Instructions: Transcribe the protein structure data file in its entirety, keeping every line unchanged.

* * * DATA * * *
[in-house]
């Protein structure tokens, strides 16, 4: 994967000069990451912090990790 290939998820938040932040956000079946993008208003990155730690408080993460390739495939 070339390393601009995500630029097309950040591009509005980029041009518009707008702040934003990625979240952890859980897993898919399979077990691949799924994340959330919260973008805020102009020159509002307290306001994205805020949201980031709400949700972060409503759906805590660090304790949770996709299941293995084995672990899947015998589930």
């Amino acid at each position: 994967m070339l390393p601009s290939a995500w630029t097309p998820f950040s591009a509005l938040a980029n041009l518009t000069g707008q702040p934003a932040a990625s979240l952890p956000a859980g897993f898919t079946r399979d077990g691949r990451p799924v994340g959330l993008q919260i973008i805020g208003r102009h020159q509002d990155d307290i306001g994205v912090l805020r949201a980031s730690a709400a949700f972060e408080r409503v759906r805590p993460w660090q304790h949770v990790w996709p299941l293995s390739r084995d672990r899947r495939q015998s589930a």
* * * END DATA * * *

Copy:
[in-house]
């Protein structure tokens, strides 16, 4: 994967000069990451912090990790 290939998820938040932040956000079946993008208003990155730690408080993460390739495939 070339390393601009995500630029097309950040591009509005980029041009518009707008702040934003990625979240952890859980897993898919399979077990691949799924994340959330919260973008805020102009020159509002307290306001994205805020949201980031709400949700972060409503759906805590660090304790949770996709299941293995084995672990899947015998589930």
């Amino acid at each position: 994967m070339l390393p601009s290939a995500w630029t097309p998820f950040s591009a509005l938040a980029n041009l518009t000069g707008q702040p934003a932040a990625s979240l952890p956000a859980g897993f898919t079946r399979d077990g691949r990451p799924v994340g959330l993008q919260i973008i805020g208003r102009h020159q509002d990155d307290i306001g994205v912090l805020r949201a980031s730690a709400a949700f972060e408080r409503v759906r805590p993460w660090q304790h949770v990790w996709p299941l293995s390739r084995d672990r899947r495939q015998s589930a």